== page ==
If you’re a dad or mum (but mostly likely a dad – mums usually have better things to do with precious minutes of free time than work through a whole Cribs album identifying a matching Smiths track or jangle on a bar by bar basis) who pre-parenthood devoted a lot of time to John Peel, Mojo, 6Music or Pitchfork, you might have drifted away a little from the kind of jump-in-the-air-and-punch-your-fist excitement that comes with hearing a song that, for three or four minutes, is the most important thing in the universe, in fact IS its own universe and momentarily lets you live there.* Fear not – every now and then, I’m here to try and remind you what exactly that feels like. Don’t thank me – just bugger off and listen to the songs then come back and tell me what you think.
The Big Pink – “A Brief History of Love”. This album may or may not pick up a lot of hype. The territory – a kind of chilly Indy electronica noir with guitars – is already well staked out from a number of angles (most notably the painstakingly constructed filligree of Massive Attack’s Mezzanine, the doom metal guitar of Portishead’s Third or the Knife or Fever Ray) but The Big Pink bring a more sensual aesthetic to bear. We’re deep in the heart of an almost documentary process here, disentangling (disenterring?) an affair and it’s aftermath, it’s highs and lows. These are surprizingly big, anthemic songs at times. ‘Love In Vein’ wouldn’t sound out of place on the Verve’s only true masterpiece, History.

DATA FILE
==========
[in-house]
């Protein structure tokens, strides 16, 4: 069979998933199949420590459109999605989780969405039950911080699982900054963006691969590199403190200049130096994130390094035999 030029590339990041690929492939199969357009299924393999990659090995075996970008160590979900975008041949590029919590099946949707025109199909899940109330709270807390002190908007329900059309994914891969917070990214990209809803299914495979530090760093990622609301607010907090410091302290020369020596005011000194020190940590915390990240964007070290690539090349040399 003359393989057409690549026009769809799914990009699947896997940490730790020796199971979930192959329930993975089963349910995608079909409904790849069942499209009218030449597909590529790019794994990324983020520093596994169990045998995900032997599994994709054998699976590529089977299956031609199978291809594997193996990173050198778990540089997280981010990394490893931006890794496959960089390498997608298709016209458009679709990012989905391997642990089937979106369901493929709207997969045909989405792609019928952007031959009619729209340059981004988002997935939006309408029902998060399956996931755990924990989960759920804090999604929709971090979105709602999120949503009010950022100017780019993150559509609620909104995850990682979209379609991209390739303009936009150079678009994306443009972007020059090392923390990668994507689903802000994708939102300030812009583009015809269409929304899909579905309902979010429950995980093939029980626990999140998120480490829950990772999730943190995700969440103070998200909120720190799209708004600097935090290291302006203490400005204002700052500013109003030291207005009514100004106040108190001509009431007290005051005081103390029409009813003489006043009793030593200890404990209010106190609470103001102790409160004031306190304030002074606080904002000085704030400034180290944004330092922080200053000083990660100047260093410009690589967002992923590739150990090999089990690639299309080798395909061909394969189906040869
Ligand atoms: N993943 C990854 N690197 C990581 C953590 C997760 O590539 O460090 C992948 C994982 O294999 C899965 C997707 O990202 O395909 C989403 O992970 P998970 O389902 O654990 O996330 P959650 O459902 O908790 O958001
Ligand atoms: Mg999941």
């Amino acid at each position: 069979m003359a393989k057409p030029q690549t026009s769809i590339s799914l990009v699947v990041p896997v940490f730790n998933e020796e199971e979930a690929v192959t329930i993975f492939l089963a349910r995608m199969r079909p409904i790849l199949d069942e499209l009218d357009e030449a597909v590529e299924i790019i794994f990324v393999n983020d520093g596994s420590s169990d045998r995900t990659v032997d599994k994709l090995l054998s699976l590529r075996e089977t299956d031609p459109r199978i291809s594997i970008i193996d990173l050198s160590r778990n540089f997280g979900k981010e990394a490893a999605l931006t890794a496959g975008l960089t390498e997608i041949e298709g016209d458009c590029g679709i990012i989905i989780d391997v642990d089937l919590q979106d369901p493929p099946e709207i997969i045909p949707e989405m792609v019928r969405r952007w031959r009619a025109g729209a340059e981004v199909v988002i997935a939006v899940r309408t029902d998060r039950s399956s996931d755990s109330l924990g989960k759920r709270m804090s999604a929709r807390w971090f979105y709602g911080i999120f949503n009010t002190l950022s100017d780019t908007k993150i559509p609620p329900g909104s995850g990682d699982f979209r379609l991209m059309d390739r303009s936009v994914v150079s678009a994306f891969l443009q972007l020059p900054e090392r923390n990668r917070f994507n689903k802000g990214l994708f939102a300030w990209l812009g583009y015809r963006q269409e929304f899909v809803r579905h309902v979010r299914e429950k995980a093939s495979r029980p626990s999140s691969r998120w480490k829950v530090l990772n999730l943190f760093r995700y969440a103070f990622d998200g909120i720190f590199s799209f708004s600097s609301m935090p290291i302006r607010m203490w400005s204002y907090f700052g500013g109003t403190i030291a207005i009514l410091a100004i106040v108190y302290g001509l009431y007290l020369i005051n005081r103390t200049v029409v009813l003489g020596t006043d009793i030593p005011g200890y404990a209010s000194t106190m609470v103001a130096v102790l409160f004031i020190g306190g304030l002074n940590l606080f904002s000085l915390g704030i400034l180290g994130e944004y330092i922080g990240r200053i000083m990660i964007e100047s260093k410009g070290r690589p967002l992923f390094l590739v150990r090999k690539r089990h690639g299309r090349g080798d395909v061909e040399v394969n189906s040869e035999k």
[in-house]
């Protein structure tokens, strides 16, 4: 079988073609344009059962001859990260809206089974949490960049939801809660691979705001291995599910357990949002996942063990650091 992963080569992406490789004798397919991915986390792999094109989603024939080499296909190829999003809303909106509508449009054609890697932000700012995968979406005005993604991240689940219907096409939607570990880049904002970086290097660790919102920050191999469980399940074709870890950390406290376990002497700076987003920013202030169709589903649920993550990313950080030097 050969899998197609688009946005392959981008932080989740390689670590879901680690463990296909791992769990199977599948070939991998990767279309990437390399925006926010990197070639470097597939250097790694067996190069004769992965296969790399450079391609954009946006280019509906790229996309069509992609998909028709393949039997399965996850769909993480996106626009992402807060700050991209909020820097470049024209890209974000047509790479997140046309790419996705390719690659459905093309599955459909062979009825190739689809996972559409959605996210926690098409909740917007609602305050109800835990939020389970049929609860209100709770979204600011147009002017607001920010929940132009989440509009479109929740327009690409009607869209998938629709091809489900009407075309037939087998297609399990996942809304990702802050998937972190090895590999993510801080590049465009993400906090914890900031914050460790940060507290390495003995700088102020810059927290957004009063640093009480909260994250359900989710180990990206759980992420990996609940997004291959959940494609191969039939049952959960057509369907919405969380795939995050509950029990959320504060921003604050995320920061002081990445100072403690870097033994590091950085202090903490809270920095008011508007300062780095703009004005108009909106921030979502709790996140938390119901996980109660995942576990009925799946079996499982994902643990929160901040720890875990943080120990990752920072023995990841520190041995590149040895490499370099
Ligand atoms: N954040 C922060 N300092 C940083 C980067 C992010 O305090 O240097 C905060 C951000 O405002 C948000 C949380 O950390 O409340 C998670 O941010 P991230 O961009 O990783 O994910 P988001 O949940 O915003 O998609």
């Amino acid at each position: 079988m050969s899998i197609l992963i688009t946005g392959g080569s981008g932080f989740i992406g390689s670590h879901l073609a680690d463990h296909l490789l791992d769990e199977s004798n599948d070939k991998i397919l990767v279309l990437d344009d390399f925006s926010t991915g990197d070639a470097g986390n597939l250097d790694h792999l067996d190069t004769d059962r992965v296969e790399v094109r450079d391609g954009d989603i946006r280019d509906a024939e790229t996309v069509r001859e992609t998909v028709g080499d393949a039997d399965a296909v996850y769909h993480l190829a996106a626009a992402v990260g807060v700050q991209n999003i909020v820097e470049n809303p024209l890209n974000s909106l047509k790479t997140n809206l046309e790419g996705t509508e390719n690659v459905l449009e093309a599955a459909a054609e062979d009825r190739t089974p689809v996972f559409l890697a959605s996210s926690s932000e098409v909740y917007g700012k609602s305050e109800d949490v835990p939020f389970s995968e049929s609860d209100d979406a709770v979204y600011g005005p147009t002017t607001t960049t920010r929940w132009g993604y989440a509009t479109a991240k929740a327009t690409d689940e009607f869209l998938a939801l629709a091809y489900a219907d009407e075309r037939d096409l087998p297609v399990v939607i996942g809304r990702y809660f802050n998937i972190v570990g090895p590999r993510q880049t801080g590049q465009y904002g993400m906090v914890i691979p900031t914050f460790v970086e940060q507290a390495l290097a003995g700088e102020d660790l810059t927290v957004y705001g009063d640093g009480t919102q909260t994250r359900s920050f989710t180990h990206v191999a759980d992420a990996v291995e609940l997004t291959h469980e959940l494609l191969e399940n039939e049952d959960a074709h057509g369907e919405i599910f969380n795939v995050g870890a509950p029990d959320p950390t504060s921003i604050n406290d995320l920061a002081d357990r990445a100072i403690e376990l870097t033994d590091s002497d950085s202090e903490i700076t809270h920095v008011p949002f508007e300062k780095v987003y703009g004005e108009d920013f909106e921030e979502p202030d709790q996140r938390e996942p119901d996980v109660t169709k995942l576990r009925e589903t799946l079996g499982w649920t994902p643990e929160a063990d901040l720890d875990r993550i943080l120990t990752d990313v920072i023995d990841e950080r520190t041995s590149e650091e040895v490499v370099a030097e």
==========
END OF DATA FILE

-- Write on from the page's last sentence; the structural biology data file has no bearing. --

Perhaps their true peers, outbreaks of heavy riffarama as on Crystal Visions aside, are the likes of Spanish electro melodic house classicists like Delorean. Or maybe it’s just a noughties trip hop revival. Or maybe it’s just a powerful rock album with a lot of programmer beats and some great tunes. Actually, the one I’m listening to a the moment sounds like a straight Pet Shop Boys (“These girls fall like dominoes/dominoes/dominoes”) Whatever, I’m playing it a lot and finding something new each time.
The Cribs – ‘Ignore The Ignorant’. This, however, is nothing new at all on the face of it. The first Cribs album did very little for me. They sounded like a junior version of the Strokes – all acute angles, gruff voices and riffs too tightly wound to really hook the listener. The songs seemed like standard Brit XFM fodder with little to make them stand out from any other gang of punky wannabes. Something happened over the last couple of years, though. They got better. They wrote some top songs. And somehow they recruited Johnnu Marr, Smiths Johnny Marr, the greatest – the only true- guitar hero of his generation and they made not a great but a seriously good record. Part of the charm is playing spot the Smiths lift (I could do a track by track but I’ll spare you) but if anyone has earned the right to rip himself off, it’s Marr. And, presented with an album of tough, tight little songs shimmering with the Marr fairy dust, it’s hardly surprising that I haven’t listened to much else over the last few days.
Steve Wynne, “When You Smile”, The Kitting Factory, 12-06-2003. A live mp3 from a show pulled down from the peerless Internet Music Archive. It’s a version with a little more slink to it than the more raucous Dream Syndicate original but it still generates a kind of grindingly menacing, bluesy ennui. A kind of Velvets play Street hassle vibe.
*Isn’t it nice to know that there’s also a place for really long sentences?**
**Yes, my footnotes play shameless and awestruck homage to the genius of the late David Foster Wallace.